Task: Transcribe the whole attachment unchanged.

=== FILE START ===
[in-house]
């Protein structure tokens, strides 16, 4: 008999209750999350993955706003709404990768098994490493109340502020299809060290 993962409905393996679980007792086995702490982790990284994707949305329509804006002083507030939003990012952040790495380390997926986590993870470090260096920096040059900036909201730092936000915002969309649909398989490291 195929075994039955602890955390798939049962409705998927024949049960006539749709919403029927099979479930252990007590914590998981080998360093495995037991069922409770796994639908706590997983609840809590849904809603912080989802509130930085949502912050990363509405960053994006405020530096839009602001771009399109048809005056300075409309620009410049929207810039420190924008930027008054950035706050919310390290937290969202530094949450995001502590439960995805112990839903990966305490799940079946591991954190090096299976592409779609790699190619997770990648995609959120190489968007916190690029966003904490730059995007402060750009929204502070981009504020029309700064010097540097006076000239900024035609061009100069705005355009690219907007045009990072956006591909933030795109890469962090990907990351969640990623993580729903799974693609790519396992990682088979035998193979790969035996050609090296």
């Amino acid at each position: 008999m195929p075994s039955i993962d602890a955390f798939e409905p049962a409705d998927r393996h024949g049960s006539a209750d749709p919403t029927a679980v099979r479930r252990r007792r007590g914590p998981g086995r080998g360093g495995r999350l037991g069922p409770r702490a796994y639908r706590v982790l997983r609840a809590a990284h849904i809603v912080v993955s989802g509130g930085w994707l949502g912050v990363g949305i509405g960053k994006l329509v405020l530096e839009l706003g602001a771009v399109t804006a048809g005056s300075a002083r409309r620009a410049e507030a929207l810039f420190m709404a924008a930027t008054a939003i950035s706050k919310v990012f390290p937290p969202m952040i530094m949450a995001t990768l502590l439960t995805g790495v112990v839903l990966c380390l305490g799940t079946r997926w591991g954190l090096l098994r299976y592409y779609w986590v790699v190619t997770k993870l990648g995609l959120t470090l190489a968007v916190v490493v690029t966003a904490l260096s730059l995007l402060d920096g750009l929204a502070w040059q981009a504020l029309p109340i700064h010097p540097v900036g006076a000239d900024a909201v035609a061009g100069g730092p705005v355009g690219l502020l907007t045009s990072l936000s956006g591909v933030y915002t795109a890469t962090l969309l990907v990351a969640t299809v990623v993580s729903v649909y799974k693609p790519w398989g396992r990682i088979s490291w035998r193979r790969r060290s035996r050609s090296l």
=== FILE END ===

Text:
[in-house]
């Protein structure tokens, strides 16, 4: 008999209750999350993955706003709404990768098994490493109340502020299809060290 993962409905393996679980007792086995702490982790990284994707949305329509804006002083507030939003990012952040790495380390997926986590993870470090260096920096040059900036909201730092936000915002969309649909398989490291 195929075994039955602890955390798939049962409705998927024949049960006539749709919403029927099979479930252990007590914590998981080998360093495995037991069922409770796994639908706590997983609840809590849904809603912080989802509130930085949502912050990363509405960053994006405020530096839009602001771009399109048809005056300075409309620009410049929207810039420190924008930027008054950035706050919310390290937290969202530094949450995001502590439960995805112990839903990966305490799940079946591991954190090096299976592409779609790699190619997770990648995609959120190489968007916190690029966003904490730059995007402060750009929204502070981009504020029309700064010097540097006076000239900024035609061009100069705005355009690219907007045009990072956006591909933030795109890469962090990907990351969640990623993580729903799974693609790519396992990682088979035998193979790969035996050609090296």
């Amino acid at each position: 008999m195929p075994s039955i993962d602890a955390f798939e409905p049962a409705d998927r393996h024949g049960s006539a209750d749709p919403t029927a679980v099979r479930r252990r007792r007590g914590p998981g086995r080998g360093g495995r999350l037991g069922p409770r702490a796994y639908r706590v982790l997983r609840a809590a990284h849904i809603v912080v993955s989802g509130g930085w994707l949502g912050v990363g949305i509405g960053k994006l329509v405020l530096e839009l706003g602001a771009v399109t804006a048809g005056s300075a002083r409309r620009a410049e507030a929207l810039f420190m709404a924008a930027t008054a939003i950035s706050k919310v990012f390290p937290p969202m952040i530094m949450a995001t990768l502590l439960t995805g790495v112990v839903l990966c380390l305490g799940t079946r997926w591991g954190l090096l098994r299976y592409y779609w986590v790699v190619t997770k993870l990648g995609l959120t470090l190489a968007v916190v490493v690029t966003a904490l260096s730059l995007l402060d920096g750009l929204a502070w040059q981009a504020l029309p109340i700064h010097p540097v900036g006076a000239d900024a909201v035609a061009g100069g730092p705005v355009g690219l502020l907007t045009s990072l936000s956006g591909v933030y915002t795109a890469t962090l969309l990907v990351a969640t299809v990623v993580s729903v649909y799974k693609p790519w398989g396992r990682i088979s490291w035998r193979r790969r060290s035996r050609s090296l």